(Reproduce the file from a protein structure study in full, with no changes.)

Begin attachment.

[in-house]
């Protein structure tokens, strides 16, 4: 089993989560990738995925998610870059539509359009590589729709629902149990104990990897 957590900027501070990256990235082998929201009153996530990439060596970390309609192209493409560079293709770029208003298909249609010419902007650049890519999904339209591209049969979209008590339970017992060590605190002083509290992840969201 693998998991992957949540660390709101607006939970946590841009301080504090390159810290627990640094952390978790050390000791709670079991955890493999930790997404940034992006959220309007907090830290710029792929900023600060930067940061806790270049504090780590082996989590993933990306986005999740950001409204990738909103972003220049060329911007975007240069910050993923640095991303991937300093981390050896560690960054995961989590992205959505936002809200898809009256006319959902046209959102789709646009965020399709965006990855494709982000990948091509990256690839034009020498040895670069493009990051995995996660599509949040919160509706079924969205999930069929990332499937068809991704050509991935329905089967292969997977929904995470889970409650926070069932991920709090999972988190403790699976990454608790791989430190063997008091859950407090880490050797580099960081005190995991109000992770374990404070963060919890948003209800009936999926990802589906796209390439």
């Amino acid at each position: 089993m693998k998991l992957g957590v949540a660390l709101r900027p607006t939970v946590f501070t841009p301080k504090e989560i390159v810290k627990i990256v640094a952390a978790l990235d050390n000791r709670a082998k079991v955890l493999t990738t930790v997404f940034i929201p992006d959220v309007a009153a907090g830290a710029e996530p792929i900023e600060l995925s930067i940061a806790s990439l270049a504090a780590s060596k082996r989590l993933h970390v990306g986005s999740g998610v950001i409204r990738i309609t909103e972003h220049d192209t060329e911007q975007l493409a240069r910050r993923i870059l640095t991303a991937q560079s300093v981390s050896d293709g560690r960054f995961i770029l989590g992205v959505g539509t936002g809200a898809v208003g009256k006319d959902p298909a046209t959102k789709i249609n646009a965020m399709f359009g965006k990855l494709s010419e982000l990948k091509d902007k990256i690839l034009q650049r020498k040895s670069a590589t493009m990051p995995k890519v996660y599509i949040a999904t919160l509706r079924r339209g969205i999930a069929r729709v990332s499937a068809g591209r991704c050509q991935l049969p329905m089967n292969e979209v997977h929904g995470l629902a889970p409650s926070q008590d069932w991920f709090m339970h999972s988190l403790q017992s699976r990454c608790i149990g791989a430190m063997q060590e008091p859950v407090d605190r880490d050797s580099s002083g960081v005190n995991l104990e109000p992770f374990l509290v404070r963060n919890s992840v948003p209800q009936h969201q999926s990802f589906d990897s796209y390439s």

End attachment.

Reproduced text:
[in-house]
């Protein structure tokens, strides 16, 4: 089993989560990738995925998610870059539509359009590589729709629902149990104990990897 957590900027501070990256990235082998929201009153996530990439060596970390309609192209493409560079293709770029208003298909249609010419902007650049890519999904339209591209049969979209008590339970017992060590605190002083509290992840969201 693998998991992957949540660390709101607006939970946590841009301080504090390159810290627990640094952390978790050390000791709670079991955890493999930790997404940034992006959220309007907090830290710029792929900023600060930067940061806790270049504090780590082996989590993933990306986005999740950001409204990738909103972003220049060329911007975007240069910050993923640095991303991937300093981390050896560690960054995961989590992205959505936002809200898809009256006319959902046209959102789709646009965020399709965006990855494709982000990948091509990256690839034009020498040895670069493009990051995995996660599509949040919160509706079924969205999930069929990332499937068809991704050509991935329905089967292969997977929904995470889970409650926070069932991920709090999972988190403790699976990454608790791989430190063997008091859950407090880490050797580099960081005190995991109000992770374990404070963060919890948003209800009936999926990802589906796209390439």
């Amino acid at each position: 089993m693998k998991l992957g957590v949540a660390l709101r900027p607006t939970v946590f501070t841009p301080k504090e989560i390159v810290k627990i990256v640094a952390a978790l990235d050390n000791r709670a082998k079991v955890l493999t990738t930790v997404f940034i929201p992006d959220v309007a009153a907090g830290a710029e996530p792929i900023e600060l995925s930067i940061a806790s990439l270049a504090a780590s060596k082996r989590l993933h970390v990306g986005s999740g998610v950001i409204r990738i309609t909103e972003h220049d192209t060329e911007q975007l493409a240069r910050r993923i870059l640095t991303a991937q560079s300093v981390s050896d293709g560690r960054f995961i770029l989590g992205v959505g539509t936002g809200a898809v208003g009256k006319d959902p298909a046209t959102k789709i249609n646009a965020m399709f359009g965006k990855l494709s010419e982000l990948k091509d902007k990256i690839l034009q650049r020498k040895s670069a590589t493009m990051p995995k890519v996660y599509i949040a999904t919160l509706r079924r339209g969205i999930a069929r729709v990332s499937a068809g591209r991704c050509q991935l049969p329905m089967n292969e979209v997977h929904g995470l629902a889970p409650s926070q008590d069932w991920f709090m339970h999972s988190l403790q017992s699976r990454c608790i149990g791989a430190m063997q060590e008091p859950v407090d605190r880490d050797s580099s002083g960081v005190n995991l104990e109000p992770f374990l509290v404070r963060n919890s992840v948003p209800q009936h969201q999926s990802f589906d990897s796209y390439s």